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Steampunk II: Steampunk Reloaded, edited by Ann & Jeff VanderMeer.

I invariably make a feature of title pages, usually creating them as a spread in order to heighten their impact. The title page is a kind of gateway to the rest of the book which gives you an opportunity to establish a mood for what follows. It’s also the area where you can be most lavish with your graphic treatment and, where necessary, add illustrative material without worrying too much about intruding on the content. With a number of these designs I was following typographic choices from pre-designed covers so the challenge was to find something that would match the cover and connect to the rest of the interior. The Charles de Lint book was a variation on this process in that the author had chosen a Charles Vess drawing for the cover art. I designed a cover to accommodate the drawing then carried the design inside. The colours were chosen to match Vess’s artwork while the general Art Nouveau style came from an Alphonse Mucha poster he’d placed on the wall. With a different cover picture the entire book would have had a very different design.

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The Search for Philip K Dick by Anne R Dick.

Continue reading “Ten titles and a cover”

Weekend links 38

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Arriving in the post this week was Lovecraft Black & White, an Italian book whose contents are spelled out in the title, black-and-white illustrations based on the work of the Providence master. Among the featured works is my 1999 rendering of Azathoth. There’s more about the book here and here.

Also on the work front, one of the books I designed interiors for a couple of months back was The Search for Philip K. Dick, a sombre biography and memoir by Anne R. Dick, the author’s third wife. Ms Dick discussed the book with the NYT a few days ago. The design was mostly straightforward layout but I did make a quick ASCII portrait of PKD from one of Anne Dick’s photos.

Farewell, the documentary film about Lady Grace Drummond-Hay’s flight around the world in the Graf Zeppelin, can be viewed here.

• “I personally think that the pages look better on the iPad than they do in real life.” Artist Tom Phillips again on the Humument iPad app.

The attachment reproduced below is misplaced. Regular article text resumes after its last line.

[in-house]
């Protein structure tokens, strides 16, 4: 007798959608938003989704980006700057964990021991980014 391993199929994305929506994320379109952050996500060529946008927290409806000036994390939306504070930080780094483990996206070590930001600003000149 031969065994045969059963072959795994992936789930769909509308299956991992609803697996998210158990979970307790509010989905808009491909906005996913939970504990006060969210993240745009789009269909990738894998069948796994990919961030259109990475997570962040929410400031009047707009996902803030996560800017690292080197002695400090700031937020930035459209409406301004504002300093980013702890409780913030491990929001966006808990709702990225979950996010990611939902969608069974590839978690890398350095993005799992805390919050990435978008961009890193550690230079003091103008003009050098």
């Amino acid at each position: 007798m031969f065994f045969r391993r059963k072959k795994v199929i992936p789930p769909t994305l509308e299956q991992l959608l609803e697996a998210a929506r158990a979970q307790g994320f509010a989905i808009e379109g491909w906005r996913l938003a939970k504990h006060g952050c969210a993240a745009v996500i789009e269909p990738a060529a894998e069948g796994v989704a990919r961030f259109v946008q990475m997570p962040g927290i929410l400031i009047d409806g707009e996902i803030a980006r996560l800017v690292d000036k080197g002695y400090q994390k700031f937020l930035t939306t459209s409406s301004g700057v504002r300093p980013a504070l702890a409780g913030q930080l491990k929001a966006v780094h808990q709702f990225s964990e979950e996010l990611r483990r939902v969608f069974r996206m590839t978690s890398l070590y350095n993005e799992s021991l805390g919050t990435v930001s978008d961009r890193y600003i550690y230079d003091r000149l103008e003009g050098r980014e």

The Birds Are Flying Elsewhere: singer/songwriter Linda Perhacs. Related: Parallelograms – A Short Film About Linda Perhacs.

St Eia, guitar improvisations by Zali Krishna, “Keywords: jazzgazing; entropy circus; st ives; cornwall; psychogeography”.

Moon Wiring Club and DD Denham: music for children, by children. Related: Moon Wiring Club’s Jayston Mix.

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The 1970s was another country, they did things differently there. One of a number of illustrations for science textbooks by Phil Kirkland at A Journey Round My Skull.

• “Fellatio has become a recurrent theme in your work hasn’t it, I say.” Alan Bennett sheds some inhibitions.

Talking To The Sci-Fi Lord: Regenerations & Ruminations With Michael Moorcock.

Time and the Gods (1906) by Lord Dunsany, illustrated by Sidney Sime.

City of Silence, a calendar for 2011 by Thom Ayres.

Scientists glimpse universe before the Big Bang.

• Photography by Josef Sudek (1896–1976).

Aurora photo gallery, November 2010.

The Last Tuesday Society.

Parallelograms (1970) by Linda Perhacs | Six AM (1979) by Thomas Leer & Robert Rental | Rockin’ Back Inside My Heart (1989) by Julee Cruise.

Weekend links 34

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Halloween in Austin, Texas this year will look and sound like this.

• “Blade Runner will prove invincible“: Philip K Dick’s letter of praise to the film’s producers. Related: one of the Blade Runner designers, Syd Mead, has recently styled New York’s Bar Basque and Foodparc.

• “I decided to go into fields where mathematicians would never go because the problems were badly stated…I have played a strange role that none of my students dare to take.” RIP Benoît Mandelbrot.

Science and poetry: “a richly vexed topic badly in need of rethinking”. Related: Why the Singularity isn’t going to happen.

• In case you missed this week’s earlier announcement, a reminder that I was interviewed at Coilhouse. My vanity: it knows no bounds.

• Franklin Booth’s illustrations for The Flying Islands of the Night (1913) by James Whitcomb Riley.

On the Verge (1950) by Maurice Sandoz, illustrated by Salvador Dalí. Also this and this.

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Bowie Sphinx, 1969. Photo by Brian Ward.

The Laughing Gnostic: David Bowie and the Occult.

• “Moonlighting as a Conjurer of Chemicals“: Isaac Newton’s alchemical interests.

• “A sense of otherness that goes right back“: Alan Garner at Alderley Edge.

Jimmy’s End—Alan Moore’s new feature film and spin-off TV series.

A Guide to the New Ruins of Great Britain by Owen Hatherley.

• The It Gets Better Project now has a dedicated website.

Quicksand (1971) by David Bowie.